Nanoparticles are used in many different areas including catalysis, drug delivery, sensing. Their applications critically depend on the interactions with small molecules. For instance, in nanoparticle catalysis, reagent molecules need to adsorb on the catalyst surface prior to the reaction. In drug delivery, the therapeutic cargo must bind to the nanoparticle until the release is triggered. In sensing, the interaction between the molecule and the nanoparticle results in a detectable signal.
Thanks to the developments in supramolecular chemistry, much is already known about non-covalent interactions in well-defined small molecule systems (e.g., host-guest interactions). In larger well-defined systems such as proteins or other biomacromolecules, intermolecular interactions have also been studied in detail. However, there is very little knowledge on the interactions in less well-defined materials such as nanoparticles, and the flexibility of these systems is likely to significantly affect their interactions. How strongly do small molecules bind to nanoparticles, and can we rationally tune this interaction by altering the properties of the organic shell on the nanoparticles? How fast is the binding, is it reversible, and how does this reversibility depend on the properties of the organic shell? These are the types of questions which are the focus of the current project.
Objectives and Novelty
The aim of this project is to observe and quantify the interactions between small molecules and functionalised nanoparticles. The project will start with developing a methodology for studying such interactions, and will then apply it to a range of well-characterised systems. Understanding these interactions will help us rationally design better drugs, sensors and catalysts.
The main method we will use to probe interactions with nanoparticles is EPR spectroscopy. We will label nanoparticles and/or small molecules with stable free radicals (nitroxides). EPR spectroscopy is ideally suited for studying interactions in complex nanosized systems, as only free radical labels contribute to the spectra. EPR is sensitive to a number of key parameters affected by intermolecular interactions, such as rate of tumbling, distance between adjacent labels, collisions between the labels. The changes of these parameters can be monitored in situ in fluid solutions making it possible to probe weak reversible interactions.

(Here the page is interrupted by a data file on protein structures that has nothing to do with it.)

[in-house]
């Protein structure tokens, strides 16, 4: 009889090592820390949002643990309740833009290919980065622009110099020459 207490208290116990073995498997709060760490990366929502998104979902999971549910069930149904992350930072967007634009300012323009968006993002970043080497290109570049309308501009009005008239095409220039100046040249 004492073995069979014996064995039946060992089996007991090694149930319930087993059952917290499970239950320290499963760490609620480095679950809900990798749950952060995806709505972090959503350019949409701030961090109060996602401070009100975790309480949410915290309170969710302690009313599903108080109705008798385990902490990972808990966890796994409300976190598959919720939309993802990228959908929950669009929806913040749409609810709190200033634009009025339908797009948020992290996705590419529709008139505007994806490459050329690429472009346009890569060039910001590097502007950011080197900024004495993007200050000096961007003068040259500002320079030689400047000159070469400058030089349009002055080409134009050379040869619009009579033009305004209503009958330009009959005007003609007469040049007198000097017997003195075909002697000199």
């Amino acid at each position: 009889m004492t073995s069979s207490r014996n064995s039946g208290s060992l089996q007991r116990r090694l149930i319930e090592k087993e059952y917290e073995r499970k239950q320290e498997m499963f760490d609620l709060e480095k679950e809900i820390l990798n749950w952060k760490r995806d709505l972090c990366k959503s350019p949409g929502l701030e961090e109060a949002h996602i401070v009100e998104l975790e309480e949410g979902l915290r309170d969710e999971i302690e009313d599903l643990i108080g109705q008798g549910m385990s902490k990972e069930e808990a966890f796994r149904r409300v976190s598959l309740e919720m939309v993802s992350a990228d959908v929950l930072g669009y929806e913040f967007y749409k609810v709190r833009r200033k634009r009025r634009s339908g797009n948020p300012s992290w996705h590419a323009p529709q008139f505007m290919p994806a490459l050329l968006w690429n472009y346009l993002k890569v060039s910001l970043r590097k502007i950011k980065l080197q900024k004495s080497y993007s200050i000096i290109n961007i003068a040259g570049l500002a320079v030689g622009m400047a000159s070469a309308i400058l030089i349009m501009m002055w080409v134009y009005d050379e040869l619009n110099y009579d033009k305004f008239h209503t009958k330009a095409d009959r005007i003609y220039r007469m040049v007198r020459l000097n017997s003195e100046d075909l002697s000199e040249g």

We will use several model nanoparticle systems complementary to the existing projects in our group. In the first instance, we will functionalise silica nanoparticles with an organic shell, and investigate binding of labelled guest molecules. The organic shell will be varied to change its thickness (e.g., using polymers with different chain length), and the properties of the functional groups in the shell (e.g., polarity, hydrogen-bonding ability etc). We are particularly interested in understanding the strength and rate of binding and selectivity. The project will then expand to look at other nanoparticle systems including magnetic and semiconductor nanoparticles. With some of these materials, shape and size can be easily controlled, and we will aim to understand their impact on intermolecular interactions.
While EPR is likely to be the main tool for this study, other in situ methods will also be used as appropriate, (e.g., NMR, other types of spectroscopy, calorimetry).
The project is very interdisciplinary and will provide ample opportunities for learning new techniques for which training will be provided. At the start of the project, some organic and nanoparticle synthesis and characterization will be needed. Later in the project, training in advanced EPR spectroscopy and other analytical techniques will be provided. All Chemistry research students have access to our innovative Doctoral Training in Chemistry (iDTC): cohort-based training to support the development of scientific, transferable and employability skills: https://www.york.ac.uk/chemistry/postgraduate/cdts/
The Department of Chemistry holds an Athena SWAN Gold Award and is committed to supporting equality and diversity for all staff and students. The Department strives to provide a working environment which allows all staff and students to contribute fully, to flourish, and to excel: https://www.york.ac.uk/chemistry/ed/.
For more information about the project, click on the supervisor's name above to email the supervisor. For more information about the application process or funding, please click on email institution
This PhD will formally start on 1 October 2022. Induction activities may start a few days earlier.
To apply for this project, submit an online PhD in Chemistry application:
You should hold or expect to achieve the equivalent of at least a UK upper second class degree in Chemistry or a related subject.